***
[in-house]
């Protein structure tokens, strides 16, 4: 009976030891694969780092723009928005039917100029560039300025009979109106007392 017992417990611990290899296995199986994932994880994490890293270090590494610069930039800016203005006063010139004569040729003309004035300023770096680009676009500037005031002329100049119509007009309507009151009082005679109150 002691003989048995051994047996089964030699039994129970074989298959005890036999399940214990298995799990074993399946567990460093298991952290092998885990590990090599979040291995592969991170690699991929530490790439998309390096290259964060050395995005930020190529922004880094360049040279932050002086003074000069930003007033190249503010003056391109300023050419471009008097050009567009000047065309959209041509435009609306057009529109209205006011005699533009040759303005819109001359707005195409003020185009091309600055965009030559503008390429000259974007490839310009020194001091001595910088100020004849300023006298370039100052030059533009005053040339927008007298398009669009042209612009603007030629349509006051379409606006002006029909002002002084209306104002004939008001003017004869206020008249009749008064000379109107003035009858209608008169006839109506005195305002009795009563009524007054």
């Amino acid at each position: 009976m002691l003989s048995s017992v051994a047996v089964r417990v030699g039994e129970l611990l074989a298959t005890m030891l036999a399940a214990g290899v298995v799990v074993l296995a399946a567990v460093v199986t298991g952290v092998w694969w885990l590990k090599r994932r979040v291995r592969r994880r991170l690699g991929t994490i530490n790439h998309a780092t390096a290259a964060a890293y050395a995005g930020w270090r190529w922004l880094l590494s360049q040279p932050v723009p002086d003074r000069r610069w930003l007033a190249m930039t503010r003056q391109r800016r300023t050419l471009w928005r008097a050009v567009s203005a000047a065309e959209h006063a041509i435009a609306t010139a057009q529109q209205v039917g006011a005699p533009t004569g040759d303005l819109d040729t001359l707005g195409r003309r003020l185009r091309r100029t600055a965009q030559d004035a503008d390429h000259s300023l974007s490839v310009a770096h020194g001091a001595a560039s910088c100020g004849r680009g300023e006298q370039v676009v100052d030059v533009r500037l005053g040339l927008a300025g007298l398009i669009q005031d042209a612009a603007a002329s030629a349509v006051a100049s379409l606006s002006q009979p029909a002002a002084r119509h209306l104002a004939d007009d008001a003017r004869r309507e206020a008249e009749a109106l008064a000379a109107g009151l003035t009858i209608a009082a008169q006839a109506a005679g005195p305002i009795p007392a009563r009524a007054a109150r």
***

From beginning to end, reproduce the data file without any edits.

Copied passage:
[in-house]
């Protein structure tokens, strides 16, 4: 009976030891694969780092723009928005039917100029560039300025009979109106007392 017992417990611990290899296995199986994932994880994490890293270090590494610069930039800016203005006063010139004569040729003309004035300023770096680009676009500037005031002329100049119509007009309507009151009082005679109150 002691003989048995051994047996089964030699039994129970074989298959005890036999399940214990298995799990074993399946567990460093298991952290092998885990590990090599979040291995592969991170690699991929530490790439998309390096290259964060050395995005930020190529922004880094360049040279932050002086003074000069930003007033190249503010003056391109300023050419471009008097050009567009000047065309959209041509435009609306057009529109209205006011005699533009040759303005819109001359707005195409003020185009091309600055965009030559503008390429000259974007490839310009020194001091001595910088100020004849300023006298370039100052030059533009005053040339927008007298398009669009042209612009603007030629349509006051379409606006002006029909002002002084209306104002004939008001003017004869206020008249009749008064000379109107003035009858209608008169006839109506005195305002009795009563009524007054």
């Amino acid at each position: 009976m002691l003989s048995s017992v051994a047996v089964r417990v030699g039994e129970l611990l074989a298959t005890m030891l036999a399940a214990g290899v298995v799990v074993l296995a399946a567990v460093v199986t298991g952290v092998w694969w885990l590990k090599r994932r979040v291995r592969r994880r991170l690699g991929t994490i530490n790439h998309a780092t390096a290259a964060a890293y050395a995005g930020w270090r190529w922004l880094l590494s360049q040279p932050v723009p002086d003074r000069r610069w930003l007033a190249m930039t503010r003056q391109r800016r300023t050419l471009w928005r008097a050009v567009s203005a000047a065309e959209h006063a041509i435009a609306t010139a057009q529109q209205v039917g006011a005699p533009t004569g040759d303005l819109d040729t001359l707005g195409r003309r003020l185009r091309r100029t600055a965009q030559d004035a503008d390429h000259s300023l974007s490839v310009a770096h020194g001091a001595a560039s910088c100020g004849r680009g300023e006298q370039v676009v100052d030059v533009r500037l005053g040339l927008a300025g007298l398009i669009q005031d042209a612009a603007a002329s030629a349509v006051a100049s379409l606006s002006q009979p029909a002002a002084r119509h209306l104002a004939d007009d008001a003017r004869r309507e206020a008249e009749a109106l008064a000379a109107g009151l003035t009858i209608a009082a008169q006839a109506a005679g005195p305002i009795p007392a009563r009524a007054a109150r």